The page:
The recent signing of the Steinmeier Formula, which outlines the implementation of the Minsk Agreements of 2015, left neither signatories nor observers indifferent. In Ukraine, the move has provoked a wave of discontent. In pro-European circles, it spawned some cautious optimism. The Russian authorities, who had promoted this formula and achieved, so it would seem, success, have also not rushed to celebrate victory. On the contrary; Russia’s Minister of Foreign Affairs declared that Russia had made a concession. Furthermore, many oppositional-minded Russian experts and columnists have appeared openly demoralised and hurried to declare the agreement an act of Ukrainian capitulation. However, this story gives no good grounds to be optimistic about a quick resolution to the conflict, nor reasons to sound the alarm.
It is worth remembering that the Minsk Agreements were signed in the winter of 2015, in the context of the defeat of the Ukrainian army outside Debaltseve. The “Debaltseve cauldron” was an attempt by Moscow to demoralise Kyiv and force it to submit to its political conditions, at a time when neither side had been able to win an outright military victory during the preceding months of conflict. For Kyiv, the agreements were mostly a chance to catch its breath. Meanwhile, Germany and France regarded the agreements principally as a means to stop a full-scale military conflict in eastern Europe in the here and now. The hope of eventually getting Russia to leave the Donbas was a secondary goal.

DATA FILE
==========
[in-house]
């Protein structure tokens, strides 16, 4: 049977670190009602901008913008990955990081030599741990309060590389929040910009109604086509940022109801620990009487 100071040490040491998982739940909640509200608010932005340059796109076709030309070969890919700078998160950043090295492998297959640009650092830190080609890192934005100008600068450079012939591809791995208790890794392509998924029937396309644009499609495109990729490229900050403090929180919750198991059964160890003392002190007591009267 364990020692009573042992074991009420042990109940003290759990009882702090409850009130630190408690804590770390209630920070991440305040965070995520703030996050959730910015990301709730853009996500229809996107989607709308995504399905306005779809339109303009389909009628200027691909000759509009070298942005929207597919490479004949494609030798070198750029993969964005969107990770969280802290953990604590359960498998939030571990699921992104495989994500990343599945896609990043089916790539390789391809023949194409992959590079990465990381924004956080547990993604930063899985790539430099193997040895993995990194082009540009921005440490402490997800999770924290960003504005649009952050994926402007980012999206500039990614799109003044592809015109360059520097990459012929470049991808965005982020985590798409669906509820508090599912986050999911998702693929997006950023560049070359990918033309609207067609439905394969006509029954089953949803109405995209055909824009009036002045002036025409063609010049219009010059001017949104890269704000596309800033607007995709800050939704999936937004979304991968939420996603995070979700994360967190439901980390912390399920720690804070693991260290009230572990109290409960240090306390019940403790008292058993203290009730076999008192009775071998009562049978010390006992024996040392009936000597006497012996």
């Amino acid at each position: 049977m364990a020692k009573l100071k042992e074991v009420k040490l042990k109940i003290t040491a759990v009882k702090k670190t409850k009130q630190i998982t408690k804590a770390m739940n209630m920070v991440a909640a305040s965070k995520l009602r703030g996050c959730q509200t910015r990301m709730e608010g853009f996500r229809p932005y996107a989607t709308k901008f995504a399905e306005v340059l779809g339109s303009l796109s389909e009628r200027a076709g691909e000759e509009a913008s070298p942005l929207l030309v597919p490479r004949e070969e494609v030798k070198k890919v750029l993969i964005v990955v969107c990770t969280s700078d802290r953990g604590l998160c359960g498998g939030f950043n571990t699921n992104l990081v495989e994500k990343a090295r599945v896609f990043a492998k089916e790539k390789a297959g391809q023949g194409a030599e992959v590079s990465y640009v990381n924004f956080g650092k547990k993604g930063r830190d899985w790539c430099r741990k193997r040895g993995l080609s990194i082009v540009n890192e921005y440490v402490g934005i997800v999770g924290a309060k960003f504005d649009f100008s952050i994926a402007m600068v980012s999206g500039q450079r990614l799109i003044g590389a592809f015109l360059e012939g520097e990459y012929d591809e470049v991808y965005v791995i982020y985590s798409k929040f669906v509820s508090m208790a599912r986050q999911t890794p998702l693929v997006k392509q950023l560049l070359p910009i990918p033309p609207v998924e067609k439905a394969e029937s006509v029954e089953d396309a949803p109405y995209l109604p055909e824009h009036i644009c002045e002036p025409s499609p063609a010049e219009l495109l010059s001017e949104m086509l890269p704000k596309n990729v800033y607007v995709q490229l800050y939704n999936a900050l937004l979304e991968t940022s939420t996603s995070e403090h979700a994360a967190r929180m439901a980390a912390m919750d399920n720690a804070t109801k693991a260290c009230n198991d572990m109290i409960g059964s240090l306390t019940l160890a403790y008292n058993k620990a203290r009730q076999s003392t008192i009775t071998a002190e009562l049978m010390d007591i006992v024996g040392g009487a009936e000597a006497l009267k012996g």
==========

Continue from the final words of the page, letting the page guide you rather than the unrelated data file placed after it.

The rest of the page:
After the agreements were signed, the gruelling war in the Donbas has continued to the present day. The main bone of contention turned out to be the order of implementing the political component of the agreements. What comes first? Constitutional reform in Ukraine and holding elections in the occupied territories, as Russia demanded? Or the restoration of control over the Russo-Ukrainian border, as Ukraine insisted? When Frank-Walter Steinmeier, then Germany’s foreign minister, outlined his views in 2015, nobody showed much interest. And now, several years on, we have returned to his warnings.
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